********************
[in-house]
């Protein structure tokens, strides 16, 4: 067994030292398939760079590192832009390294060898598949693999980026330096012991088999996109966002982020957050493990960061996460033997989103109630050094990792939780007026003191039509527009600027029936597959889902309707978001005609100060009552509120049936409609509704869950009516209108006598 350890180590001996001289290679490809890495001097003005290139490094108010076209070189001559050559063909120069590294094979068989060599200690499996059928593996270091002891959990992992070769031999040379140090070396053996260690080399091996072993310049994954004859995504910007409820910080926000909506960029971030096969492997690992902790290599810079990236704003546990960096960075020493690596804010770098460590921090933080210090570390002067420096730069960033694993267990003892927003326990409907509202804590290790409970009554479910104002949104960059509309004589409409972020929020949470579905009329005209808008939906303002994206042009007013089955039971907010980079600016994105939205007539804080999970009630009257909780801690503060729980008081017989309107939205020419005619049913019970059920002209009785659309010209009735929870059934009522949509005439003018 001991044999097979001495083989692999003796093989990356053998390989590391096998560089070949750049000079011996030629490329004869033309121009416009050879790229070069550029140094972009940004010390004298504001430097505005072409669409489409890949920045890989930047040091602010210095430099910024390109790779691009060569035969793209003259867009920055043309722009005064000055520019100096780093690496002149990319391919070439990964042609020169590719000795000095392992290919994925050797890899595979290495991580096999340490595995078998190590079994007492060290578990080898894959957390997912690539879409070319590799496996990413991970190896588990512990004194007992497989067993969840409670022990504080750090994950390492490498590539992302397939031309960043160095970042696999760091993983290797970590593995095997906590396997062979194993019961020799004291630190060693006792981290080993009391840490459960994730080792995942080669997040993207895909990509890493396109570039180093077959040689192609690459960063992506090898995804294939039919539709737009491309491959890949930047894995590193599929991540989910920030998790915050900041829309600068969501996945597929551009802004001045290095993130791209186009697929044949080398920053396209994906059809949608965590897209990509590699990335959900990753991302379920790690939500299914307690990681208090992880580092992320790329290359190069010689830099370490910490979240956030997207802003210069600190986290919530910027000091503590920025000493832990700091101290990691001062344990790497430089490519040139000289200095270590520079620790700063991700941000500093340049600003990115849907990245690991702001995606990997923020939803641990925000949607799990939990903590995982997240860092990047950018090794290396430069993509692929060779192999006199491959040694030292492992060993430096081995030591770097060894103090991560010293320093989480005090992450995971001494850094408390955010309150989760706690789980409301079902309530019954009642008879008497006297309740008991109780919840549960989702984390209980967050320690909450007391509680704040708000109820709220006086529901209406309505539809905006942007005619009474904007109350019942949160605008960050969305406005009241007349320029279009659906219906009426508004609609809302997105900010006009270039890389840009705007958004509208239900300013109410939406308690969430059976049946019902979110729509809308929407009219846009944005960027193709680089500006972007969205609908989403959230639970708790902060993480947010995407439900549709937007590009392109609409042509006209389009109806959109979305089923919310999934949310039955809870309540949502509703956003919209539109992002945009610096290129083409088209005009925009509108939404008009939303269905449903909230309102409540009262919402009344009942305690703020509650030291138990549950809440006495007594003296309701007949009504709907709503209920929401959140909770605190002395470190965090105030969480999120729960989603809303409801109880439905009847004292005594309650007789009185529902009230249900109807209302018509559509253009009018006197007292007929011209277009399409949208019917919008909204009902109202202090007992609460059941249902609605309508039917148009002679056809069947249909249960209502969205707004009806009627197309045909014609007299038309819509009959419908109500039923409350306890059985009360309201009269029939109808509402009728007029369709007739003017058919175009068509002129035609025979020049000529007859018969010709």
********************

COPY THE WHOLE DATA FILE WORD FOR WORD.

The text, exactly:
[in-house]
């Protein structure tokens, strides 16, 4: 067994030292398939760079590192832009390294060898598949693999980026330096012991088999996109966002982020957050493990960061996460033997989103109630050094990792939780007026003191039509527009600027029936597959889902309707978001005609100060009552509120049936409609509704869950009516209108006598 350890180590001996001289290679490809890495001097003005290139490094108010076209070189001559050559063909120069590294094979068989060599200690499996059928593996270091002891959990992992070769031999040379140090070396053996260690080399091996072993310049994954004859995504910007409820910080926000909506960029971030096969492997690992902790290599810079990236704003546990960096960075020493690596804010770098460590921090933080210090570390002067420096730069960033694993267990003892927003326990409907509202804590290790409970009554479910104002949104960059509309004589409409972020929020949470579905009329005209808008939906303002994206042009007013089955039971907010980079600016994105939205007539804080999970009630009257909780801690503060729980008081017989309107939205020419005619049913019970059920002209009785659309010209009735929870059934009522949509005439003018 001991044999097979001495083989692999003796093989990356053998390989590391096998560089070949750049000079011996030629490329004869033309121009416009050879790229070069550029140094972009940004010390004298504001430097505005072409669409489409890949920045890989930047040091602010210095430099910024390109790779691009060569035969793209003259867009920055043309722009005064000055520019100096780093690496002149990319391919070439990964042609020169590719000795000095392992290919994925050797890899595979290495991580096999340490595995078998190590079994007492060290578990080898894959957390997912690539879409070319590799496996990413991970190896588990512990004194007992497989067993969840409670022990504080750090994950390492490498590539992302397939031309960043160095970042696999760091993983290797970590593995095997906590396997062979194993019961020799004291630190060693006792981290080993009391840490459960994730080792995942080669997040993207895909990509890493396109570039180093077959040689192609690459960063992506090898995804294939039919539709737009491309491959890949930047894995590193599929991540989910920030998790915050900041829309600068969501996945597929551009802004001045290095993130791209186009697929044949080398920053396209994906059809949608965590897209990509590699990335959900990753991302379920790690939500299914307690990681208090992880580092992320790329290359190069010689830099370490910490979240956030997207802003210069600190986290919530910027000091503590920025000493832990700091101290990691001062344990790497430089490519040139000289200095270590520079620790700063991700941000500093340049600003990115849907990245690991702001995606990997923020939803641990925000949607799990939990903590995982997240860092990047950018090794290396430069993509692929060779192999006199491959040694030292492992060993430096081995030591770097060894103090991560010293320093989480005090992450995971001494850094408390955010309150989760706690789980409301079902309530019954009642008879008497006297309740008991109780919840549960989702984390209980967050320690909450007391509680704040708000109820709220006086529901209406309505539809905006942007005619009474904007109350019942949160605008960050969305406005009241007349320029279009659906219906009426508004609609809302997105900010006009270039890389840009705007958004509208239900300013109410939406308690969430059976049946019902979110729509809308929407009219846009944005960027193709680089500006972007969205609908989403959230639970708790902060993480947010995407439900549709937007590009392109609409042509006209389009109806959109979305089923919310999934949310039955809870309540949502509703956003919209539109992002945009610096290129083409088209005009925009509108939404008009939303269905449903909230309102409540009262919402009344009942305690703020509650030291138990549950809440006495007594003296309701007949009504709907709503209920929401959140909770605190002395470190965090105030969480999120729960989603809303409801109880439905009847004292005594309650007789009185529902009230249900109807209302018509559509253009009018006197007292007929011209277009399409949208019917919008909204009902109202202090007992609460059941249902609605309508039917148009002679056809069947249909249960209502969205707004009806009627197309045909014609007299038309819509009959419908109500039923409350306890059985009360309201009269029939109808509402009728007029369709007739003017058919175009068509002129035609025979020049000529007859018969010709």